New research has revealed that despite media efforts, almost two-thirds (64%) of UK consumers are unsure of what the Red Tractor assurance scheme is, and around half of these people have never heard of it.
A new survey has found consumers are becoming more food conscious, and a huge 70% of them believe they should be shopping locally.
As attitudes continue to change, following increased awareness of the environmental impact of imported food, behaviour towards the weekly food shop shifts too.
Shopping locally appears to have emerged as a favourable option for many consumers looking to reduce their carbon footprint.
Shoppers mainly want to buy locally because it’s better for the economy, improves the environment, and they see it as patriotic, according to the survey by online retailer AO.com.
Reasons for wanting to buy locally in the UK include better for the economy – 36%, important for the environment – 35%, shows pride in area/patriotic – 31%, more ethical – 29% and better tasting – 27%.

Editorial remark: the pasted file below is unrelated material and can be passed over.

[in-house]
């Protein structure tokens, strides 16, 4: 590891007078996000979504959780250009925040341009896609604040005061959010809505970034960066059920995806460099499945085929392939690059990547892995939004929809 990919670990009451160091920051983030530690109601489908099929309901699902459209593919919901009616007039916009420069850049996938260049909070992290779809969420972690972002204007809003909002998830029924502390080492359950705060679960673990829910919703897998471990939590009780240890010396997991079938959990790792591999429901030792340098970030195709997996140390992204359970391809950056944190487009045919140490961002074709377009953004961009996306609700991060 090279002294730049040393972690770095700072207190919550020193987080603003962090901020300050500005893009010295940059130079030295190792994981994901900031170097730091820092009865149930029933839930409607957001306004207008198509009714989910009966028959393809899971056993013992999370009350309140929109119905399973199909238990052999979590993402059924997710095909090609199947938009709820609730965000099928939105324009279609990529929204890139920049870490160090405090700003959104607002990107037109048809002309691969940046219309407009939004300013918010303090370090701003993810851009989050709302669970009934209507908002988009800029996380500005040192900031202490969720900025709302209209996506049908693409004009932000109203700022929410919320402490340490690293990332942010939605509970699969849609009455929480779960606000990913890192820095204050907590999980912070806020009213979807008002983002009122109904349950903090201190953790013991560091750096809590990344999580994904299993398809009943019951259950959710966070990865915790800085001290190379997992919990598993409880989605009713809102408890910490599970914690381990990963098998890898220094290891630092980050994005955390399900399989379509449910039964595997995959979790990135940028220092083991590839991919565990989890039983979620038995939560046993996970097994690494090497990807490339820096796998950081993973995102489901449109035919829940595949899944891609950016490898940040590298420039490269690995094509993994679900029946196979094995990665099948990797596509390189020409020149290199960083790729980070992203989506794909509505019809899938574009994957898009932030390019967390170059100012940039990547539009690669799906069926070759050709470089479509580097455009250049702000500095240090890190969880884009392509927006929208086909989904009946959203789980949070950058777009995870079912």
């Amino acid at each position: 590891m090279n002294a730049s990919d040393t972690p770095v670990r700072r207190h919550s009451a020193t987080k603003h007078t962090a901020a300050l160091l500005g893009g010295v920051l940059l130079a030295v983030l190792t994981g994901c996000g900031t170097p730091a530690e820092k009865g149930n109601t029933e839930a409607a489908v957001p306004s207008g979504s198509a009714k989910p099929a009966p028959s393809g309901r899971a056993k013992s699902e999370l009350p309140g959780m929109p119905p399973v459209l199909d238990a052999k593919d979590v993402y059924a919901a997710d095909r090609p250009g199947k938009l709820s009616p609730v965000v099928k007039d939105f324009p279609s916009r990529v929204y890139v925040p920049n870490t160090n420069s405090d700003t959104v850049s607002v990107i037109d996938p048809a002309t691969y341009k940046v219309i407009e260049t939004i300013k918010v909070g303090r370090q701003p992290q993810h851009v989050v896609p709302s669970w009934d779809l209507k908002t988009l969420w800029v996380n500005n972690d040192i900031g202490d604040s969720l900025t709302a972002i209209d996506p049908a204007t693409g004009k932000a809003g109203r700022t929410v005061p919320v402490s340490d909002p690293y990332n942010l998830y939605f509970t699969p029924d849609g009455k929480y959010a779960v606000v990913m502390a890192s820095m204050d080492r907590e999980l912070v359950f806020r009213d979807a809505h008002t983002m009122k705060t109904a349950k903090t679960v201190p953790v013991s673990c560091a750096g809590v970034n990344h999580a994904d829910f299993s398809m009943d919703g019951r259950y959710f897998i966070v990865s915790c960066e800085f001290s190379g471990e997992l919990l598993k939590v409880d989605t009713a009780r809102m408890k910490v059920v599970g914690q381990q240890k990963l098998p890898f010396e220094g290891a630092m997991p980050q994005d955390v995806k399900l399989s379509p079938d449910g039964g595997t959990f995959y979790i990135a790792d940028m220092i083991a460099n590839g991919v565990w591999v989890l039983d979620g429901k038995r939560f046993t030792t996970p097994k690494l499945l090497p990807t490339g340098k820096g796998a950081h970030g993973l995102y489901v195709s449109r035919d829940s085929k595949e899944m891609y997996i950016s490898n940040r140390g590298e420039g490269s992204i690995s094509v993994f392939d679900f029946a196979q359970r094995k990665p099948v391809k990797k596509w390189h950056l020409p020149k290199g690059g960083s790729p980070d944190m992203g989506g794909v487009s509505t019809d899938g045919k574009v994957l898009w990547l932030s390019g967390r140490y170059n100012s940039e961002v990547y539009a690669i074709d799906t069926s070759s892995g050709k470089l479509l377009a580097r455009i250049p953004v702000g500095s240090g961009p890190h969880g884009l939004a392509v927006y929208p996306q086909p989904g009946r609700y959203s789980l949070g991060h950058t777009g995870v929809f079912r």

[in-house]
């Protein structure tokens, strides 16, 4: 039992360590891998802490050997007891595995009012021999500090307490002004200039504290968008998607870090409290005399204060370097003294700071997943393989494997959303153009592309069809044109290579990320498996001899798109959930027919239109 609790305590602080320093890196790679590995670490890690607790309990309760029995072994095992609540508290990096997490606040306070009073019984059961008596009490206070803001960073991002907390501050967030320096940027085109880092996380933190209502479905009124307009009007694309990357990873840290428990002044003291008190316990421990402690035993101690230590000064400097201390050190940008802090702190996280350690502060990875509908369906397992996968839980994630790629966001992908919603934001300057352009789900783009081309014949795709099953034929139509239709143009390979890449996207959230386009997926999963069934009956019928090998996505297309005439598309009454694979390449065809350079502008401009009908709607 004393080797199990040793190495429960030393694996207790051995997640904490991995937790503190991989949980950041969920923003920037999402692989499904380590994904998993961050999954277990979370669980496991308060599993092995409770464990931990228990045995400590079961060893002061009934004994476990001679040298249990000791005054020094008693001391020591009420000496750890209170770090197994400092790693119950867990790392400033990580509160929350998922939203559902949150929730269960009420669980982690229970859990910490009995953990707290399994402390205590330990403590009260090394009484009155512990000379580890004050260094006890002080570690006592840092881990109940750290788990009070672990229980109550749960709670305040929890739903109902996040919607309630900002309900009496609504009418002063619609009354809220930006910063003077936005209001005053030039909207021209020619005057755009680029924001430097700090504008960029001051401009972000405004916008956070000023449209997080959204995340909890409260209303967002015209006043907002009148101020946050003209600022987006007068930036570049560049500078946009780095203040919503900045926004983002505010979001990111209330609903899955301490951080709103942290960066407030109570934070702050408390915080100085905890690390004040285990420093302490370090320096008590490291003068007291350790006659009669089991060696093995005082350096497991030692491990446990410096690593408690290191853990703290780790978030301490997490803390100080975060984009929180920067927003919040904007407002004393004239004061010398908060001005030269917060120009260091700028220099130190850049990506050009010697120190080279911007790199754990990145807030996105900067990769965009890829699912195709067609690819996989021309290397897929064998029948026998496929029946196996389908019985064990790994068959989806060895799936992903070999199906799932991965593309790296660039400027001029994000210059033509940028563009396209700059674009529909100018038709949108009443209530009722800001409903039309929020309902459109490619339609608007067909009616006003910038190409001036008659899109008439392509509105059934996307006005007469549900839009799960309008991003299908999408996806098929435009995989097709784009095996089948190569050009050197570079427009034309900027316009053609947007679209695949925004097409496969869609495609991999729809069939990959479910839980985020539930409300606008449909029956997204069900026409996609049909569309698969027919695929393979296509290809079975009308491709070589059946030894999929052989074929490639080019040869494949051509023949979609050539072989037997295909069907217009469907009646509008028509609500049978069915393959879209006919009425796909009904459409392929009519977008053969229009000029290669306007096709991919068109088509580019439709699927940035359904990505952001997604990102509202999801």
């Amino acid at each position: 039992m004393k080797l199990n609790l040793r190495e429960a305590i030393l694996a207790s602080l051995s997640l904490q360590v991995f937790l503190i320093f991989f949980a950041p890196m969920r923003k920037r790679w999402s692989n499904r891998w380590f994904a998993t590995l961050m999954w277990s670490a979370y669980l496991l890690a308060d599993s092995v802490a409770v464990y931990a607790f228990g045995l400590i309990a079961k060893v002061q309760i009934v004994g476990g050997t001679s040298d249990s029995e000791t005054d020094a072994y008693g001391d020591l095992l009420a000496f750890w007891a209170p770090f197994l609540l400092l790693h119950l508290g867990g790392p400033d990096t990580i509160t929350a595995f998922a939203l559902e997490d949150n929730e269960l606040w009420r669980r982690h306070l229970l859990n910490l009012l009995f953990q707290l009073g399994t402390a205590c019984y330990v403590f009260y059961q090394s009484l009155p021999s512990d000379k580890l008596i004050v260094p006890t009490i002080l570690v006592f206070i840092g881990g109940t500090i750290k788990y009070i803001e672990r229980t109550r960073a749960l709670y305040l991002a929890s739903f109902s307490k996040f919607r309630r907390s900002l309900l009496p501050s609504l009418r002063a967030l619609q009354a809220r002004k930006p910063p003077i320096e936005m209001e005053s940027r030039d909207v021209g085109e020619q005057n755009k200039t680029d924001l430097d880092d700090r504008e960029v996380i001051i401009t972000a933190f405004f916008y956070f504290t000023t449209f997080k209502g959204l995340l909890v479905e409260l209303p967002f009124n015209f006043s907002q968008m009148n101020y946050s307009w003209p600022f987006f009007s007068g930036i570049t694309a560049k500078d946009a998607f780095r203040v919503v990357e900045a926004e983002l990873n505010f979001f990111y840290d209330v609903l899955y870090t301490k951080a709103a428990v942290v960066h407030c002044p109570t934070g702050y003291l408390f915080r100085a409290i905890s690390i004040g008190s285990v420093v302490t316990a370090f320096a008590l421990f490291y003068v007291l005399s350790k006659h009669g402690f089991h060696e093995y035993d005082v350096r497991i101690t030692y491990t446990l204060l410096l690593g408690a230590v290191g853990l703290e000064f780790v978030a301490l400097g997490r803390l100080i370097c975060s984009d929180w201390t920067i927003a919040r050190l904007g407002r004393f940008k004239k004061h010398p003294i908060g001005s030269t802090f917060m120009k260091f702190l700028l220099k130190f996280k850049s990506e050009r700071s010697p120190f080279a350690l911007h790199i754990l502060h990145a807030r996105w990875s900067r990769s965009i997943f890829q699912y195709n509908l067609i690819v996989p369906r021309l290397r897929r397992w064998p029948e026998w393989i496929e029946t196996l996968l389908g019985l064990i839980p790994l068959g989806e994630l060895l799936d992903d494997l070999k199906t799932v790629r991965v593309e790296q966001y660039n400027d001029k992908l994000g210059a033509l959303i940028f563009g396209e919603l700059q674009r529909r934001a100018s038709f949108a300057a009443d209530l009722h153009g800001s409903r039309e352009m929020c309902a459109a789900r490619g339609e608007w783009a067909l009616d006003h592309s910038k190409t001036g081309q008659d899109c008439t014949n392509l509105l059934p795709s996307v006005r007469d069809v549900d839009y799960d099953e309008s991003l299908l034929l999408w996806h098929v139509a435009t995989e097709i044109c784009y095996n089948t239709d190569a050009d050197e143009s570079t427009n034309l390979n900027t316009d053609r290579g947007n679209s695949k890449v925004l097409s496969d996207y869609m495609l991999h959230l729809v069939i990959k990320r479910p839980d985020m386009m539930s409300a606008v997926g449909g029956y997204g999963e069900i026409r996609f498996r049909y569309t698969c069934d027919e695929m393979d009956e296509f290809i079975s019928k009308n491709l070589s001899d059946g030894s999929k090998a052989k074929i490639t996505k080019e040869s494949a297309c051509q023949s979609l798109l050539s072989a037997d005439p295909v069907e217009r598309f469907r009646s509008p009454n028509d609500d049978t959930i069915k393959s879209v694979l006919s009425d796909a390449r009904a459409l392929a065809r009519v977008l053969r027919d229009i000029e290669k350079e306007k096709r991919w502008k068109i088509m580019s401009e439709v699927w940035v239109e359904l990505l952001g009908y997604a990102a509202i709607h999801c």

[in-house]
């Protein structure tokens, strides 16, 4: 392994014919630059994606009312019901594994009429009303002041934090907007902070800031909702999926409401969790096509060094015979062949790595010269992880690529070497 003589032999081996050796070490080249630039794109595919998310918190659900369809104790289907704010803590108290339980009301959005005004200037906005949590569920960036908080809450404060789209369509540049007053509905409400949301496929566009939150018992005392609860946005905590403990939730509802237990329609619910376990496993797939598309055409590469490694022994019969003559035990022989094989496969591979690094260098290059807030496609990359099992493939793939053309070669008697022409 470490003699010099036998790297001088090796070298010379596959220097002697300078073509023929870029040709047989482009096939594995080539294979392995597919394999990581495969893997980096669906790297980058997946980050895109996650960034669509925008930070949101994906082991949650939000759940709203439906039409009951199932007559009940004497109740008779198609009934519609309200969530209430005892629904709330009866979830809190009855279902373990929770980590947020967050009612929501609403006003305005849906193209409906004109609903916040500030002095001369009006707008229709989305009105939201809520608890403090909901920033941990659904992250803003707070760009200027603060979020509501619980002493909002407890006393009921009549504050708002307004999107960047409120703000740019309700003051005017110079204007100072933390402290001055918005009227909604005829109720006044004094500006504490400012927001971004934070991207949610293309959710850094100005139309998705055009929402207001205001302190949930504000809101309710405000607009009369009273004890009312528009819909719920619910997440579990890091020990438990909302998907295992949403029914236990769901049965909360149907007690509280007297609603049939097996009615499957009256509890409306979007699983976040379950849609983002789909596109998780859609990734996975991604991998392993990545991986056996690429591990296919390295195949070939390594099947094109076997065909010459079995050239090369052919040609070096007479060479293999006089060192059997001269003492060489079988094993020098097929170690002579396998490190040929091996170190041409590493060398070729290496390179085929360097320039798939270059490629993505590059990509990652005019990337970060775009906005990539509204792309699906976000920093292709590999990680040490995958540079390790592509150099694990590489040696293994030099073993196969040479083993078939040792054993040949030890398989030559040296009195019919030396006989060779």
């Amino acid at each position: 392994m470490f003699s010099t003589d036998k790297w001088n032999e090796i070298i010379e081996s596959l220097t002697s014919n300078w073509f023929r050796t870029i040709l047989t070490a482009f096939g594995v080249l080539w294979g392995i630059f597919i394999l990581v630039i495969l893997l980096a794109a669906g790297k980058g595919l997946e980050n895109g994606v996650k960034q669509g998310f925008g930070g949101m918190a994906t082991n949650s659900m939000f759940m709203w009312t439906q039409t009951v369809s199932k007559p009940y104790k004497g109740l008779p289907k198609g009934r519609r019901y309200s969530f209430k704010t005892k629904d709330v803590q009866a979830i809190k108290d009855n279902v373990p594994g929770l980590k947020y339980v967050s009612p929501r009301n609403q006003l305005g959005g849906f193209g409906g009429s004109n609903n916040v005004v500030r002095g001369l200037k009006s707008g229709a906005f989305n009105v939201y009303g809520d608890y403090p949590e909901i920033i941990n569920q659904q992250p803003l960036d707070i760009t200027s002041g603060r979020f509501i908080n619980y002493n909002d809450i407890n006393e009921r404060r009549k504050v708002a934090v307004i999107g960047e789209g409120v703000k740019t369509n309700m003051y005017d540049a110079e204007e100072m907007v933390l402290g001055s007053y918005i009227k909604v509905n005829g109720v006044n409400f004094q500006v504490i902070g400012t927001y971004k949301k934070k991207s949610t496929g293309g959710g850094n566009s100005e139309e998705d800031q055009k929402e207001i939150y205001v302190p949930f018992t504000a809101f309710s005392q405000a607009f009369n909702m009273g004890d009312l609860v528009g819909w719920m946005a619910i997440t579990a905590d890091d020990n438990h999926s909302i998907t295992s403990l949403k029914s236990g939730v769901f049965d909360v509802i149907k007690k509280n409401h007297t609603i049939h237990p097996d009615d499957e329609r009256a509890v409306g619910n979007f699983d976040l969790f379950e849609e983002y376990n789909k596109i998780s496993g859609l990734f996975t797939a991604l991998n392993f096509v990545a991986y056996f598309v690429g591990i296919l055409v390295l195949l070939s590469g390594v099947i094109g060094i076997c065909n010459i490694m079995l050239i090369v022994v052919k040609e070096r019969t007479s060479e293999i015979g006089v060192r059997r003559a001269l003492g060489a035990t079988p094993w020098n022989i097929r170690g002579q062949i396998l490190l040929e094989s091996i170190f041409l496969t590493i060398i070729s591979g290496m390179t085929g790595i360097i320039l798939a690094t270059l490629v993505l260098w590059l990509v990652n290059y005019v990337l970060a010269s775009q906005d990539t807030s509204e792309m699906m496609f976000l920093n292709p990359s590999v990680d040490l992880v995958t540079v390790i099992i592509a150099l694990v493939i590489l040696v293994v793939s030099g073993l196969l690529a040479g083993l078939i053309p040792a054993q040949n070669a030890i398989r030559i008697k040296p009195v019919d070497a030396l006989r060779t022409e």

Consumers are even willing to pay more for locally-sourced produce. 60% of UK consumers would be happy to pay on average 20% more to a local food supplier, with 1 in 10 of them happy to pay more than 50% over the standard supermarket price.
There is still a way to go before local produce makes up the majority of the food shop however.
42% of the UK think it’s impossible to only buy from locally sourced providers, as there is not enough option.
Meanwhile, 32% of the UK say they do or would like to grow their own produce.
Over a third of Brits (34%) are buying products loose instead of using bags.
David Lawson, Managing Director at AO.com said: “As consumers are becoming more conscious about their carbon footprint and the need to help the environment, attention has turned to the food they’re buying and how far it has travelled to get to their kitchens.
“People are realising that buying from local providers, whilst more expensive, can provide better quality produce which is also better for the environment.”